“Where science ends, art begins… When the chemist has prepared the sheet, the artist directs the lens and the three torches of observation, feeling and reasoning guide the study of nature; photography invokes effects that make us dream, simple patterns excite us, powerful and bold silhouettes that surprise and frighten us… We are now convinced that it is less difficult to reproduce than it is to learn to see nature… Before, the challenge was to replicate nature; today it is to choose from within nature.”

STEM, widely accepted and integrated in schools across the nation, helps students every day to prepare for the future. As STEAM grows in popularity, students are now learning about these core subjects in a way that will help them communicate, adapt, solve problems, and compete in the global market.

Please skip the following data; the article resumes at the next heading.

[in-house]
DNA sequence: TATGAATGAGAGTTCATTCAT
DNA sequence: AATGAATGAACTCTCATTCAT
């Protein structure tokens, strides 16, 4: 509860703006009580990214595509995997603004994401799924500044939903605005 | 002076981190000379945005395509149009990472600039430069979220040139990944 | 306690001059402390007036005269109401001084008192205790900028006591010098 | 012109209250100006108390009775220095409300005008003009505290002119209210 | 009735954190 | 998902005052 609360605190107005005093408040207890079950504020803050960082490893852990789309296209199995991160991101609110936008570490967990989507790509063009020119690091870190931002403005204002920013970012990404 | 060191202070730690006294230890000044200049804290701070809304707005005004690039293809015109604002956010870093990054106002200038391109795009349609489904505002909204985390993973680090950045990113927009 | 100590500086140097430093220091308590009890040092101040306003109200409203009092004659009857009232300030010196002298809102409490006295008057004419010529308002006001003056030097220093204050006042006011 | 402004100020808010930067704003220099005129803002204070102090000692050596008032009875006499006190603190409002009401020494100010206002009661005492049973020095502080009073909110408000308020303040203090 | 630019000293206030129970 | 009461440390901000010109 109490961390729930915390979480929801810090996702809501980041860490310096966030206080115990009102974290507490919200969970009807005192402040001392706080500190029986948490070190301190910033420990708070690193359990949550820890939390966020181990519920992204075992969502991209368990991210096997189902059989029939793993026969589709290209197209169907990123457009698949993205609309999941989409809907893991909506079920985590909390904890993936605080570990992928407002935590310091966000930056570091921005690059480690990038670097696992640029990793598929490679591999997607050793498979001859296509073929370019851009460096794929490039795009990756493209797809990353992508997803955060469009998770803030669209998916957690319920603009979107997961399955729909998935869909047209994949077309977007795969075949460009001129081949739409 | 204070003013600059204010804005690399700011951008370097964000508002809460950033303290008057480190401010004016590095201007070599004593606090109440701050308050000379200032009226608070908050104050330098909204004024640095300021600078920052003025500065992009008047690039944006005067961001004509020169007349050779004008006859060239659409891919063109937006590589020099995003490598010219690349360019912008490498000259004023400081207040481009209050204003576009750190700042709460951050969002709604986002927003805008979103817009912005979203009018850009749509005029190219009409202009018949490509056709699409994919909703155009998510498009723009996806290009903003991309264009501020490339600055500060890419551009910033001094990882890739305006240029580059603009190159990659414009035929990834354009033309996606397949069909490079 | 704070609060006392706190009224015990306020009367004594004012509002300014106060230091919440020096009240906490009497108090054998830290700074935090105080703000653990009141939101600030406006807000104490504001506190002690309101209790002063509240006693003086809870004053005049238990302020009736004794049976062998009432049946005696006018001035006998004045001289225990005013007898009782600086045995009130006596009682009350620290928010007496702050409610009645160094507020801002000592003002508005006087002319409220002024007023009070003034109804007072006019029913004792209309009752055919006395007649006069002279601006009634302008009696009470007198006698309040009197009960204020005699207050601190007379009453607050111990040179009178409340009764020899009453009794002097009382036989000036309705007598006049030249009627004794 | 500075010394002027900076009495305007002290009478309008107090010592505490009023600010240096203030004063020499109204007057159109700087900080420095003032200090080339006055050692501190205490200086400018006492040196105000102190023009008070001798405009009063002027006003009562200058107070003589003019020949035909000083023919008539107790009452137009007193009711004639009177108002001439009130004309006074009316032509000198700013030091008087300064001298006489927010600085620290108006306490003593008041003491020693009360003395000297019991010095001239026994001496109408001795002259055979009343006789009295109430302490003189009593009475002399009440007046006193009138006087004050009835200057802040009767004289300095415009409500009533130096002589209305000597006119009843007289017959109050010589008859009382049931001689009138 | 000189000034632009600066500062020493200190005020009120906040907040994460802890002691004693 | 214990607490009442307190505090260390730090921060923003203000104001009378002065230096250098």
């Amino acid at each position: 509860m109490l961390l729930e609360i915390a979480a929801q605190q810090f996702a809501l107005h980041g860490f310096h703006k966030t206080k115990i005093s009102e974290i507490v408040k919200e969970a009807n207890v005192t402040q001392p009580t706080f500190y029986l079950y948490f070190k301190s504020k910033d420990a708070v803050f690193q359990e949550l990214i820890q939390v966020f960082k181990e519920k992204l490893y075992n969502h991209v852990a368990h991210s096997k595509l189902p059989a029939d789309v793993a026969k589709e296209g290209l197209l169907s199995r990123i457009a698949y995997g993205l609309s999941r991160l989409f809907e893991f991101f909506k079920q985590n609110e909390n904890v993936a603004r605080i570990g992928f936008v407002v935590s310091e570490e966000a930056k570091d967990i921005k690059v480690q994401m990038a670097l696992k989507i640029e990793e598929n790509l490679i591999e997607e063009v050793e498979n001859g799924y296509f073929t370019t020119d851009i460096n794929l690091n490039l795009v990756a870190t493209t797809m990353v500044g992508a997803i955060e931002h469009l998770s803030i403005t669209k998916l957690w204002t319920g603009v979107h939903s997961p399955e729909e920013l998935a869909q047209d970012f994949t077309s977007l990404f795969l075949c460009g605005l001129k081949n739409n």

Flipped Teaching: How does it benefit students?

At home, a 7th grade student, Michael, watches his teacher’s lecture about photosynthesis online and takes notes. In class the next day, Michael’s class gets into small groups to read an assigned text on photosynthesis and to take more notes. The groups work together to create a storyboard that shows the process of photosynthesis. Michael’s teacher checks students’ understanding through questioning and observation. As discussed in a previous post, flipped teaching is an effective way to transition to a more facilitative learning environment. There are many articles, how-tos, and opinions regarding flipped teaching, but in the end, the question is: how does it benefit students?